In this research collaboration with the City of Melbourne we aim to expand the circle further to also encompass the conservation of insects and other invertebrates in urban environments.

We are inspired to ‘say a word on behalf of the little things that run the city’.

Cover art by Kate Cranney.

Target species for rewilding, monitoring and public engagement in the City of Melbourne

target-species-for-rewilding-monitoring-and-public-engagement-in-the-city-of-melbourne-cover

On the 16th February 2016, the Urban Sustainability Branch of the City of Melbourne conducted a workshop with a working group of plant, fungi, bird, reptile, frog, mammal, insect and mollusc experts with the objective of identifying appropriate target species for rewilding, monitoring and public engagement in the City of Melbourne. The workshop was undertaken in close collaboration with our RMIT University’s Interdisciplinary Conservation Science Research Group and the Shared Urban Habitat research project of the National Environmental Science Programme – Clean Air and Urban Landscapes Hub.

The ‘Target species for rewilding, monitoring and public engagement in the City of Melbourne’ report aims to summarise the events that took place during the workshop and present its most significant findings, including a list of potential species that could be targeted for rewilding, monitoring and/or public engagement actions in the municipality.

Holding on to what’s golden

golden-sun-moth-2-photo-by-rustem-upton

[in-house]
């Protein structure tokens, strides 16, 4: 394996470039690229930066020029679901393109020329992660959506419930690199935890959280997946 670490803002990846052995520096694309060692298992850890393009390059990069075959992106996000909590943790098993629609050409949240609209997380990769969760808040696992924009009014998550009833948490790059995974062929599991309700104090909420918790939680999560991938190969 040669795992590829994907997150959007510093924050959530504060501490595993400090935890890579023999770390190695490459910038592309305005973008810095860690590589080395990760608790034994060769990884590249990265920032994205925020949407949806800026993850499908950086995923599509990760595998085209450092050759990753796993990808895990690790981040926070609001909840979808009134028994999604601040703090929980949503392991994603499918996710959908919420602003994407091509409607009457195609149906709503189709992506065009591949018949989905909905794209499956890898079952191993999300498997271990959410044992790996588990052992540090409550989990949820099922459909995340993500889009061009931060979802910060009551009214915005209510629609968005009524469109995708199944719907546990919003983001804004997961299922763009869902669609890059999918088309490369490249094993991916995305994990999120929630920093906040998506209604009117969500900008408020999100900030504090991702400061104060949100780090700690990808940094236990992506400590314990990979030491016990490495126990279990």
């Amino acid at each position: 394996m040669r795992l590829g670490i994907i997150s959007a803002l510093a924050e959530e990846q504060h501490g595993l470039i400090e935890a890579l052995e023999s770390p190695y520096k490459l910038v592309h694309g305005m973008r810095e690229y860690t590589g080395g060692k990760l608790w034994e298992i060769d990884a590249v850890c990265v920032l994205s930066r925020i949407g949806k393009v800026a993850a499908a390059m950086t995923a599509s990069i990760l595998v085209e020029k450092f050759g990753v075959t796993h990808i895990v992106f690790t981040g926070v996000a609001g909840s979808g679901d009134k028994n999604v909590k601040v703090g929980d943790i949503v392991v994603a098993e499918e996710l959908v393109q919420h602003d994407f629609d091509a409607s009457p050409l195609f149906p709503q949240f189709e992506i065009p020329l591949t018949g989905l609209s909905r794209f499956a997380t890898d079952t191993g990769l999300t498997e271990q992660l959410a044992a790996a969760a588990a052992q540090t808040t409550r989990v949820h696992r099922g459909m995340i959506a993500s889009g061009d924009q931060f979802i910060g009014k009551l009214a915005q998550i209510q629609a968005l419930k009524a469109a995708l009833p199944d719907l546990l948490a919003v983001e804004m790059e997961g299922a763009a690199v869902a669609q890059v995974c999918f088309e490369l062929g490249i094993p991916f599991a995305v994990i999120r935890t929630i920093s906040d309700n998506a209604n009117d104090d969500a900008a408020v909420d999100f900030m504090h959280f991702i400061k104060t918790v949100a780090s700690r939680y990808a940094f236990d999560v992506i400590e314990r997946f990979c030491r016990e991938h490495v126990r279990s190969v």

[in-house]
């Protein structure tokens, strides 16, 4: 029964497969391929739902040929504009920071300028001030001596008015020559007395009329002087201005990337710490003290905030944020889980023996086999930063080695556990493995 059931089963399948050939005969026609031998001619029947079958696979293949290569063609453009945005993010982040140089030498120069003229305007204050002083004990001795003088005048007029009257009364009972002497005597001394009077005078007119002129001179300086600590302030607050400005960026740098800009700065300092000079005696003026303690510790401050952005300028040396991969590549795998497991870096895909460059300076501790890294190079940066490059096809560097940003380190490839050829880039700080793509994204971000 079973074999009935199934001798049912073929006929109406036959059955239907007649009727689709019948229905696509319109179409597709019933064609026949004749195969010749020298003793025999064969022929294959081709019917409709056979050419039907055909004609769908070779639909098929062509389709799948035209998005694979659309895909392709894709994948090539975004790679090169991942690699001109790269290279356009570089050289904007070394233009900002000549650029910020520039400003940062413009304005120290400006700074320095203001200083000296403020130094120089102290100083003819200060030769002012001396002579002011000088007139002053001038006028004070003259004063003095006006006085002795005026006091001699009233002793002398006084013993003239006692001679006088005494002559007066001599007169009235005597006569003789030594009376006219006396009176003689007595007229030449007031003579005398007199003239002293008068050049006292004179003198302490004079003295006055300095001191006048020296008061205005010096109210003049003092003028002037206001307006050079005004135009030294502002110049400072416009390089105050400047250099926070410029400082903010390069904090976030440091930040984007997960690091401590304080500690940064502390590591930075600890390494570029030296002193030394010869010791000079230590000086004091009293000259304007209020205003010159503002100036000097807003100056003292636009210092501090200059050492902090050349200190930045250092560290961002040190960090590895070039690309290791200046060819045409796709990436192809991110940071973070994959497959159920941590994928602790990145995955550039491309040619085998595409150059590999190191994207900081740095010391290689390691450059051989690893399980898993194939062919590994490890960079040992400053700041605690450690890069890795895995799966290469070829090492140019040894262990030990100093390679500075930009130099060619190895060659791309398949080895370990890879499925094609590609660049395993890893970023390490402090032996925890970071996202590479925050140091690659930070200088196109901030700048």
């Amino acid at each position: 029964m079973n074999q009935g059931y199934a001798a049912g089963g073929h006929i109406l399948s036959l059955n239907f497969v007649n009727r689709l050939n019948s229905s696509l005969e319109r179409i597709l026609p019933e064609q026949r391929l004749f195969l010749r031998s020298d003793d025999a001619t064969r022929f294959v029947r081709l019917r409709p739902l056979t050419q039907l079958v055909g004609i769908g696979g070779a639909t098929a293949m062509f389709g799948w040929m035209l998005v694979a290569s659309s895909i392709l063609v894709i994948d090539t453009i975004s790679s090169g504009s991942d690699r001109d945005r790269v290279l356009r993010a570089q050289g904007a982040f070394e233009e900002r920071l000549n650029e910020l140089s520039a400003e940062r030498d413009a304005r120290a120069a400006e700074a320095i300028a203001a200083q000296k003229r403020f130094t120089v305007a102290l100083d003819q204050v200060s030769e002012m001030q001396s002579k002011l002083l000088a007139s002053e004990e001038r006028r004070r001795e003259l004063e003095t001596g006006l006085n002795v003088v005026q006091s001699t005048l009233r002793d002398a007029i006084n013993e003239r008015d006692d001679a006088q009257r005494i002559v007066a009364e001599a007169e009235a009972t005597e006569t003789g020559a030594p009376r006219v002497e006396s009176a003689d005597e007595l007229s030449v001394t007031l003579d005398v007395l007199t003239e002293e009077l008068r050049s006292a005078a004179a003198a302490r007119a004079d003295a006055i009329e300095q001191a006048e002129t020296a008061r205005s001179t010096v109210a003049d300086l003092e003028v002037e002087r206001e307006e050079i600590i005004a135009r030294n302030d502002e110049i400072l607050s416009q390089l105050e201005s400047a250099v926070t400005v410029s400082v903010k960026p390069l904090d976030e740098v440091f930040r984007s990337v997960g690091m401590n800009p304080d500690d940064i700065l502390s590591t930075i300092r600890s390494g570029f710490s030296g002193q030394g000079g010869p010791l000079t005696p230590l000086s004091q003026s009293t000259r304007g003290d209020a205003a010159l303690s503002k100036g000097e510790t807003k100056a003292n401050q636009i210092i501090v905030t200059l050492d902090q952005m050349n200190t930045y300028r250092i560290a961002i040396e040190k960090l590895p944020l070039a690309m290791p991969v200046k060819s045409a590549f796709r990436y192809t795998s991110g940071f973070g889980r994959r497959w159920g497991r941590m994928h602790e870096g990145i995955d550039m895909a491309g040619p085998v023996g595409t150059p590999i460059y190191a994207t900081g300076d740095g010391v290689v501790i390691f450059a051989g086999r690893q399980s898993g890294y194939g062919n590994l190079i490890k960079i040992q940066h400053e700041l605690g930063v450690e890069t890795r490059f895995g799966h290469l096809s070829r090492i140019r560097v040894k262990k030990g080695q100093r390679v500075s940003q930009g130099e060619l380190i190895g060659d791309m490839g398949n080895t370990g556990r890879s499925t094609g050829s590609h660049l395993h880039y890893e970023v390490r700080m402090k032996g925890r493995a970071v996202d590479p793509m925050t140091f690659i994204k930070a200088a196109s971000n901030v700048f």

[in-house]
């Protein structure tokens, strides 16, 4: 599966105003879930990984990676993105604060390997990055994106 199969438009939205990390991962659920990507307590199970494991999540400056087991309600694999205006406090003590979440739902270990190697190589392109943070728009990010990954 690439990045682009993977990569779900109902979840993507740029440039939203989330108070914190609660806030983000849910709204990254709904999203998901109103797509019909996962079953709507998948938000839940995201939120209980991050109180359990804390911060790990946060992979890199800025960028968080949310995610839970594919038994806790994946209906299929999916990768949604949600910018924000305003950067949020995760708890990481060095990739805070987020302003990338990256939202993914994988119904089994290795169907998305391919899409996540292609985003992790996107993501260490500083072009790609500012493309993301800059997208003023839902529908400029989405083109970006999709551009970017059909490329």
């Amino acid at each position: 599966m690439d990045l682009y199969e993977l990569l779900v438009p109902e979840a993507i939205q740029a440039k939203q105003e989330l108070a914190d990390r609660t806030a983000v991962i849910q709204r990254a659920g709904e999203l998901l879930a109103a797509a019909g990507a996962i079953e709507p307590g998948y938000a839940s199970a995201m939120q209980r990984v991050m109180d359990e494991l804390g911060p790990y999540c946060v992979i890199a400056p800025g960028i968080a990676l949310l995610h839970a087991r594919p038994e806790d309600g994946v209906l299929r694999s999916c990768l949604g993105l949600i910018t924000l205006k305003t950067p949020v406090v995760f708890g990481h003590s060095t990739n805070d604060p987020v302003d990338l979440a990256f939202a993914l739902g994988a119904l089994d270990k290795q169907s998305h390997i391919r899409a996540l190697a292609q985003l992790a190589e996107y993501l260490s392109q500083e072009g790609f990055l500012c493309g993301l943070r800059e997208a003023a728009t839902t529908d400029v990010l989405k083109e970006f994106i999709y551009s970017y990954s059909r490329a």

An adult golden sun-moth in Chepstow, Victoria (Photo by Rustem Upton courtesy of Anna Backstrom)
We recently had our ‘Golden sun-moth’ research featured in the news section of the National Environmental Science Programme – Threatened Species Recovery Hub as part of a story entitled ‘Holding on to what’s golden’.

New ARC-Linkage Project: Designing green spaces for biodiversity and human well-being

ICON Science

FB view - CourtyardThe health and well-being of urban residents is intrinsically linked to green spaces and their biodiversity. Yet little is known about the mechanisms through which green space design delivers biodiversity and human well-being benefits. Through our recently funded Australian Research Council – Linkage Project ‘Designing green spaces for biodiversity and human well-being’ we aim to discover those mechanisms, contributing to theoretical knowledge about socio-ecological interactions, and to practical knowledge about effective urban design. We aim to:

1. Investigate the mechanisms linking green space design to biodiversity outcomes;